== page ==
Simon Birmingham:     I would absolutely expect that the school systems, the state and territory school systems should use results such as these to help inform their funding allocations and where they’d direct special programs in future. At a federal level, we’re providing record growing levels of investment into Australian schools. The Turnbull Government invested around $16 billion last year which will grow to more than $20 billion by 2020. We are committed to applying formulas for distribution that are based on need, but of course it’s ultimately a matter for states and territories as to how they carve up funds that go into individual schools, where they send teachers to and the like. And I would expect that they should do so on the basis of need, which clearly includes where it is identified that there are high proportions of students who are struggling to develop core literacy or numeracy skills.

Sabra Lane:                              What happens to the states and schools that don’t comply and include this test? Already there’s been some push back. Will this be tied to future funding arrangements for the states?

Simon Birmingham:     Well we don’t believe that the states and territories should be able to just take billions of dollars of Commonwealth money and continue a business as usual approach when evidence shows, as I said before, that Australia’s performance in terms of our school education is stagnating at best and slipping behind many other nations.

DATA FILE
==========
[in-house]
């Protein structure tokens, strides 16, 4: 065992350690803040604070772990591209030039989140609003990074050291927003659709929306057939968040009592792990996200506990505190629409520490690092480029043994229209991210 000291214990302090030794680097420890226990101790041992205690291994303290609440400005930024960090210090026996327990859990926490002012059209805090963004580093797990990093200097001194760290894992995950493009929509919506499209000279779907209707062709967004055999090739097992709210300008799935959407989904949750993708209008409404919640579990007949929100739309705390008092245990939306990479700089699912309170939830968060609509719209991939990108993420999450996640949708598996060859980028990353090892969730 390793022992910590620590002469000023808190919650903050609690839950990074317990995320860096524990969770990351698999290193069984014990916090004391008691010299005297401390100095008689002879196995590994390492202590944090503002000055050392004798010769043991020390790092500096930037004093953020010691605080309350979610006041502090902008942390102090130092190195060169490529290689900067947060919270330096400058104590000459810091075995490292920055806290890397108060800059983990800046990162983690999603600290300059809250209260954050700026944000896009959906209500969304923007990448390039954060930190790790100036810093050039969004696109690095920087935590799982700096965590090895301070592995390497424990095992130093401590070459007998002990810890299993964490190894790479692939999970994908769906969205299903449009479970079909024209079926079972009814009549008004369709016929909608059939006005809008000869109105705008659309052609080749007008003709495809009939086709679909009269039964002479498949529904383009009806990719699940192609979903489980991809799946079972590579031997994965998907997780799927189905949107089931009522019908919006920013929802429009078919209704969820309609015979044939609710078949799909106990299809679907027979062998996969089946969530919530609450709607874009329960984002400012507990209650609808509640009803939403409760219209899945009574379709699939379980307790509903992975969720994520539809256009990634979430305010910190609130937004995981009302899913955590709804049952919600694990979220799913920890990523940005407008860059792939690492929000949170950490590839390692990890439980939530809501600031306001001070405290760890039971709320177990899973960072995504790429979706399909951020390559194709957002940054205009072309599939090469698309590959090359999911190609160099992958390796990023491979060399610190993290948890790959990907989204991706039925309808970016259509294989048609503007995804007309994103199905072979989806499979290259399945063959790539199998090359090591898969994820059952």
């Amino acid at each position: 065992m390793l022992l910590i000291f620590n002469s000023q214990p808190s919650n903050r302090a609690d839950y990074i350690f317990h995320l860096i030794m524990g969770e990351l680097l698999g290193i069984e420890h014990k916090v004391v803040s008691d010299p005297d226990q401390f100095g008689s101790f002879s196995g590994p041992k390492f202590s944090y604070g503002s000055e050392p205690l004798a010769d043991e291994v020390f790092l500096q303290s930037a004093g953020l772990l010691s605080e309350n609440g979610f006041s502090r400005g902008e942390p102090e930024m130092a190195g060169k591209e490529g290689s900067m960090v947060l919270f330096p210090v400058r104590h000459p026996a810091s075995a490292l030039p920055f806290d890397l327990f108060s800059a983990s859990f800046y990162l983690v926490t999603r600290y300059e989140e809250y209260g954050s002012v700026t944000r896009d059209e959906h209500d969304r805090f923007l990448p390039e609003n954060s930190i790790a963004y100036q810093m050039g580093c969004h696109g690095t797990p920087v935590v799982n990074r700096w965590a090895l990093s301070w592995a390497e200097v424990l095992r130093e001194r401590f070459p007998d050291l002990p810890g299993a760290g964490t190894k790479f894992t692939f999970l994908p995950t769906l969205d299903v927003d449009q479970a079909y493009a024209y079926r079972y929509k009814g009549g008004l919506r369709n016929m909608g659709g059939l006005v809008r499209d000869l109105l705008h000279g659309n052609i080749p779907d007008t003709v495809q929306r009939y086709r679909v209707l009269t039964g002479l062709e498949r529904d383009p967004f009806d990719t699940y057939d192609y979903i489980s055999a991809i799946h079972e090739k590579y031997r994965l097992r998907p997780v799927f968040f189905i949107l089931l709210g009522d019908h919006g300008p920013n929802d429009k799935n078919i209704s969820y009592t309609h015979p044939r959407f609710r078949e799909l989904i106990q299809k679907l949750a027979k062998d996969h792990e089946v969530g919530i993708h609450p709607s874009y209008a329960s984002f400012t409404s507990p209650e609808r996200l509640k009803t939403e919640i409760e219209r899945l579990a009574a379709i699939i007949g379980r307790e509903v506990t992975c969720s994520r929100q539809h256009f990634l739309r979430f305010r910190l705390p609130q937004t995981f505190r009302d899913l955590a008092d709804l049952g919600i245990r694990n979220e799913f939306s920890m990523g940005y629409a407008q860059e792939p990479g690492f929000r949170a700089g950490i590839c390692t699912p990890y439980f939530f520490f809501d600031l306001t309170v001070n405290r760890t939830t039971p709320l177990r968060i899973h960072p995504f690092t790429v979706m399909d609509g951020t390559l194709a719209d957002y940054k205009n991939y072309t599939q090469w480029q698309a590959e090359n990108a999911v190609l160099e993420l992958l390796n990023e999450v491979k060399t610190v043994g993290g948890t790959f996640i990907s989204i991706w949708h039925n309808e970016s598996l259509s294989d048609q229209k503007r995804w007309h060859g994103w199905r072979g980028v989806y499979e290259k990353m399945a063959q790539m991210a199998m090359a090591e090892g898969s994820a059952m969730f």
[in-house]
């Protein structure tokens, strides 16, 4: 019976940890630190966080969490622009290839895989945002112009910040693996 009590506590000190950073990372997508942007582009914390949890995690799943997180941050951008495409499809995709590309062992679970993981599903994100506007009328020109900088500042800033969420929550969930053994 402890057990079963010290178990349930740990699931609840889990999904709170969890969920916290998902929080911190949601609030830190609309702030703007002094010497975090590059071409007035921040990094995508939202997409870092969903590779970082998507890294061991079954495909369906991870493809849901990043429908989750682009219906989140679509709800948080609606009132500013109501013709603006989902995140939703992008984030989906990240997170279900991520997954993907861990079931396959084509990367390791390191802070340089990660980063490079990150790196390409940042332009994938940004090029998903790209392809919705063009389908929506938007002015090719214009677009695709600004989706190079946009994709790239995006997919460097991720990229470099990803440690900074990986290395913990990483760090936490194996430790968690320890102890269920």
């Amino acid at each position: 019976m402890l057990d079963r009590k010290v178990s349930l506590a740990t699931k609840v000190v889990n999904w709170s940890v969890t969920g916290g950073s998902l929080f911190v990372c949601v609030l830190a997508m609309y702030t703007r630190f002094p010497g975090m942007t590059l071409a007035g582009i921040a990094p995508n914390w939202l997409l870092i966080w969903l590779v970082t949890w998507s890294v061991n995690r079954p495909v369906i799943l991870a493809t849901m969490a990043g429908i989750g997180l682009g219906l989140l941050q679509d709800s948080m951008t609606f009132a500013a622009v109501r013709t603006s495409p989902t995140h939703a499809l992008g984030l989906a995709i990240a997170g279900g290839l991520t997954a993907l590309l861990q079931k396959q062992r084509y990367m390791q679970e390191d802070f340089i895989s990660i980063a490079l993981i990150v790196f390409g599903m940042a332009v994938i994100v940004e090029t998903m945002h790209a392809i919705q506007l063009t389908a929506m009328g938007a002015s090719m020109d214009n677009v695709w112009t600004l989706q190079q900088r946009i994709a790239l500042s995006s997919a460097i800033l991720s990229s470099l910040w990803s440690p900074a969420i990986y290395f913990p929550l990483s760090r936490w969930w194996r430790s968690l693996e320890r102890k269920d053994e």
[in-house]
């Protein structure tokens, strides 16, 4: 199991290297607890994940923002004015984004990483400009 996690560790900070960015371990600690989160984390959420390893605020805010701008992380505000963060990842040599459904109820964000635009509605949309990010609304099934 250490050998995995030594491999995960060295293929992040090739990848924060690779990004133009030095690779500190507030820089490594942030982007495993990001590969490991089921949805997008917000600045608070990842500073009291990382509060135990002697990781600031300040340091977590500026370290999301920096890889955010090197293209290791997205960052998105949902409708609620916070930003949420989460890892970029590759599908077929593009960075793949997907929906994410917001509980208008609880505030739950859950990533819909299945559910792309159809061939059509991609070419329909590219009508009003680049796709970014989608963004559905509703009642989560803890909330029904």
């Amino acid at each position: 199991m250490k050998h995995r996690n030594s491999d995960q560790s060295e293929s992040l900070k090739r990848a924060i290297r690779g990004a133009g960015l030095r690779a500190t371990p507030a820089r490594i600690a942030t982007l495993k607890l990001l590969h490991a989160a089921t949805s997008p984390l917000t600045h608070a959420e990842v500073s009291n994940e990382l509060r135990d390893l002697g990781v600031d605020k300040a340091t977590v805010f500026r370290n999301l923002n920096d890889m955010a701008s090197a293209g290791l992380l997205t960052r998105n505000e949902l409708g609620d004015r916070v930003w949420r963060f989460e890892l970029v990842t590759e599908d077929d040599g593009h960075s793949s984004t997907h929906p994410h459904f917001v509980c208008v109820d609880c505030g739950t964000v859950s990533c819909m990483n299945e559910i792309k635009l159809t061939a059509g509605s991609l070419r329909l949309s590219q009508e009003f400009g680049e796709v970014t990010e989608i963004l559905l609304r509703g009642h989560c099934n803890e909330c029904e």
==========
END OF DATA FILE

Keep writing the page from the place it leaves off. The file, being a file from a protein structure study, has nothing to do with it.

Sabra Lane:                              So will it be tied?

Simon Birmingham:     So we do expect to form as part of our agreements with the states and territories, reforms that ought to be delivered. Now I’m willing and wanting to work cooperatively with the states and territories around the exact nature of those reforms. This is why we’ve put an expert panel involving teachers, principals, dyslexia advocates and others together to help form a real credible basis for what this skills check would look like. And we’ll sit down with that evidence base to talk through with the states and territories over the coming months.

Sabra Lane:                              You’ve promised to come up with that new funding formula for schools this year to start next year. The Grattan Institute came up with a model last year and it pointed out some schools are overfunded. Are you courageous enough to stop that overfunding and divert the money to schools in need?